This trio of tall, sturdy trees watches over the Tennessee Valley trail in Mill Valley. They are striking, intertwined, connected, commanding, imposing, confident. Cypress trees, perhaps. I love their gnarled, grooved bark. I walked on this trail last week after visiting my ailing friend who lives nearby. The Bay Area is so amazing for its corners of wildness next door to glass skyscrapers.
So in yesterday’s post I alluded to a moment I had. I’ll do my best here to describe it. I’ve been thinking about metaphors for worries and pains and losses. Bricks on my chest? Wasps circling around my brain trying to build a nest? Howling monkeys swinging from neuron to neuron? Anyways, I felt like my anxieties and griefs were so painful and weighty I needed to do something. It was like I was wearing cement shoes. I’m a big believer in rituals, so I wrote down all the concerns I wanted to let go of. Economic collapse, serious family illnesses, friends with cancer, depression, a list of losses, horrifying politicians, pandemic panic, isolation, loneliness, mental illness (it doesn’t run in my family, it gallops).
I listed the items I wanted to release, drew a circle around each one, cut them out, and did a burning ritual (I couldn’t find my sage, though; better get more). Ceremonies I do like this usually help some, but this one really felt significant. When the wind blew the ashes away as I sat on my deck in the foggy breezes, I felt less burdened. Also a kind of acceptance of being where I am in the world today — an aging woman and painter living on my sweet little houseboat. I’m here. I’m good. And many thanks to dear Sue for the suggestion.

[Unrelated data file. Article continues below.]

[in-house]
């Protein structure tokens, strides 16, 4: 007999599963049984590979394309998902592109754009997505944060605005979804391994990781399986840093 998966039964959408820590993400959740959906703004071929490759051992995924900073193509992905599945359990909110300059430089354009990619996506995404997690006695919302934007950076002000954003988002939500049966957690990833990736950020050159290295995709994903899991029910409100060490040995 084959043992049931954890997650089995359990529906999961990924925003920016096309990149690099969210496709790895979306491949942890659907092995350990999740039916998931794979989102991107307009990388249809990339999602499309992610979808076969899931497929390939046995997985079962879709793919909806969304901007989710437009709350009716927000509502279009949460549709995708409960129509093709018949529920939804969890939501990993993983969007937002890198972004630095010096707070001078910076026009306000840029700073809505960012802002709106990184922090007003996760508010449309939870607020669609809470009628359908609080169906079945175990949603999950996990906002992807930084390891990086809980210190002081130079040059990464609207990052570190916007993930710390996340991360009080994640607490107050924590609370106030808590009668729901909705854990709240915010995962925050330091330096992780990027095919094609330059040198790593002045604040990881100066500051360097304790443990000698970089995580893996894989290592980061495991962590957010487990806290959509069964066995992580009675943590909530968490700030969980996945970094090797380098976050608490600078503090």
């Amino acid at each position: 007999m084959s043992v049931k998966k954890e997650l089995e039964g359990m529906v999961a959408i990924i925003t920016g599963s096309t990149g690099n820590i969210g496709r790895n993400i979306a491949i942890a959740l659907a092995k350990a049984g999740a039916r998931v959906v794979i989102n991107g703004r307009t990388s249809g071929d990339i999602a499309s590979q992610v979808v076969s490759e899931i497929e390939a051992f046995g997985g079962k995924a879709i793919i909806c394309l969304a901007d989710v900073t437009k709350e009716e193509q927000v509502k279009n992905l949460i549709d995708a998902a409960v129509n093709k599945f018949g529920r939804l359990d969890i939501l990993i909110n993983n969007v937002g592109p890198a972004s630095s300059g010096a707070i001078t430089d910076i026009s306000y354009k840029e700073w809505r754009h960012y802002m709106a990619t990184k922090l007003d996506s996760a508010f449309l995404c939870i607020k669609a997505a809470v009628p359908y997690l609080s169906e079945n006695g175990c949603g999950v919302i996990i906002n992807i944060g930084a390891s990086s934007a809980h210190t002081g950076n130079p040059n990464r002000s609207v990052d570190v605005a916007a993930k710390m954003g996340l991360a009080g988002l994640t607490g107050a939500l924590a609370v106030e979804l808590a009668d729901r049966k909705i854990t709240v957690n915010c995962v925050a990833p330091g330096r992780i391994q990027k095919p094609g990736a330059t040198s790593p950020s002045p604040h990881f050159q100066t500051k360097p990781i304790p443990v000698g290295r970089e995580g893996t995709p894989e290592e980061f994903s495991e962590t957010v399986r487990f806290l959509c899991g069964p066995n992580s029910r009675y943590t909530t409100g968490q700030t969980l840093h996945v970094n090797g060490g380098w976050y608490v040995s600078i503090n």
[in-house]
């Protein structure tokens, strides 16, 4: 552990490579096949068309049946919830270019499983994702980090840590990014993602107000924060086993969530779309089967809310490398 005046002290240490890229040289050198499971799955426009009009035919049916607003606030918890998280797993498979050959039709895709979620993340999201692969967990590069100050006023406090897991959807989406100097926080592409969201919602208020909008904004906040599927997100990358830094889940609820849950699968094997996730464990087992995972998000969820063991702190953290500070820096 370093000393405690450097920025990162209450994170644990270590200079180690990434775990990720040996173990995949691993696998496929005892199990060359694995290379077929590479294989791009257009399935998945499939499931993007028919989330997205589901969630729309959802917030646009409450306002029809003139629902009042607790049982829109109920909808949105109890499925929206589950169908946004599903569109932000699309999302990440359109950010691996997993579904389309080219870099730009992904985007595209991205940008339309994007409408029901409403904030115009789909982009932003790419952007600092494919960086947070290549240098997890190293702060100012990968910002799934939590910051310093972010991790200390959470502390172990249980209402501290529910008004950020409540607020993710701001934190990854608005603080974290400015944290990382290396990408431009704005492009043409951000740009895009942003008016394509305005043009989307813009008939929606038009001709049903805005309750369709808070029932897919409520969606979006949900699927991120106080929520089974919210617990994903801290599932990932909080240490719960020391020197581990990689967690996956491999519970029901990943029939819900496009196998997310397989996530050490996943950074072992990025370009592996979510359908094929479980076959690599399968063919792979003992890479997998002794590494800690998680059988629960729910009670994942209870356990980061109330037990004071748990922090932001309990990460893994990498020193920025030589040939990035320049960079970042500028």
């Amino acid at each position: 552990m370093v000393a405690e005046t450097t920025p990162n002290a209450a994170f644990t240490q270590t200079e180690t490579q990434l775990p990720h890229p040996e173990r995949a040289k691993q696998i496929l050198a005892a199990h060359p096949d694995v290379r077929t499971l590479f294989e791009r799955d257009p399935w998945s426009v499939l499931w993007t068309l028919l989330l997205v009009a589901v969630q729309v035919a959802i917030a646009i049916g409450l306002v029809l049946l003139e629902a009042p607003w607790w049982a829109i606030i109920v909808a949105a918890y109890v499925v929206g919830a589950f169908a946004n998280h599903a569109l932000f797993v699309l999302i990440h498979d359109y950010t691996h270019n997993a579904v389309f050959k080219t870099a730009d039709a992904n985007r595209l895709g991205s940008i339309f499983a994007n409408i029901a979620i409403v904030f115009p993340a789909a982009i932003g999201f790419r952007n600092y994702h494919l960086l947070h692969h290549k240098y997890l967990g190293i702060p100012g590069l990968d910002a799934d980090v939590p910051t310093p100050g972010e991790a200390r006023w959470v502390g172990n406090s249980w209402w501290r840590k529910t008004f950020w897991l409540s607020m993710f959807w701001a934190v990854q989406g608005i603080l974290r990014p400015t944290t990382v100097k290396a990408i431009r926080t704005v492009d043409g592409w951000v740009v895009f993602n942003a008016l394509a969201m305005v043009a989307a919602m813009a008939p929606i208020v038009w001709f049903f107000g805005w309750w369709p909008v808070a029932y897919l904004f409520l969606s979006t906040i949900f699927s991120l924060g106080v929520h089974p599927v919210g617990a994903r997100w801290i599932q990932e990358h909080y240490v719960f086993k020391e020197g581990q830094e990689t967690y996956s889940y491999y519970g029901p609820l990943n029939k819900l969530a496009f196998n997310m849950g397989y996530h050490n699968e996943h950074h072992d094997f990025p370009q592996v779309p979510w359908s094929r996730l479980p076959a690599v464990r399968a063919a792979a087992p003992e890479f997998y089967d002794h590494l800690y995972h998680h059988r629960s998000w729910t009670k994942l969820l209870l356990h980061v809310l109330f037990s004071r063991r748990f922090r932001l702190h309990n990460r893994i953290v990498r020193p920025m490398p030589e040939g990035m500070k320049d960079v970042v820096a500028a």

But I have to add yesterday’s story to this post as it can’t wait. Sorry for the lengthiness of my blog today.
Again after visiting Uncle Fuzzy I headed to Ft Cronkhite to walk on Rodeo Beach — the air is less smoky, the surfers are fun to watch, the waves are always cleansing and soothing and maybe I’d find another heart-shaped rock. Yesterday there were dolphins too!
And a dead body. It had washed up on the beach and as I arrived park rangers and firefighters were there setting up yellow tape around him. Life at once felt so precious and so disposable. He was fully clothed and appeared to be a young, slender African American man. Who was very much dead.
That was a first. I watched the officials with curiosity, took my walk, then left as they were waiting for the medical examiner. I was upset, and it was a jolt, but not until last night did I break down and cry. Who was he? Was he loved? Did he suffer at death? Lots of tears, but they were cleansing.
How’s that for a helluva week so far?
7″ x 10″ watercolor, pen on paper = $90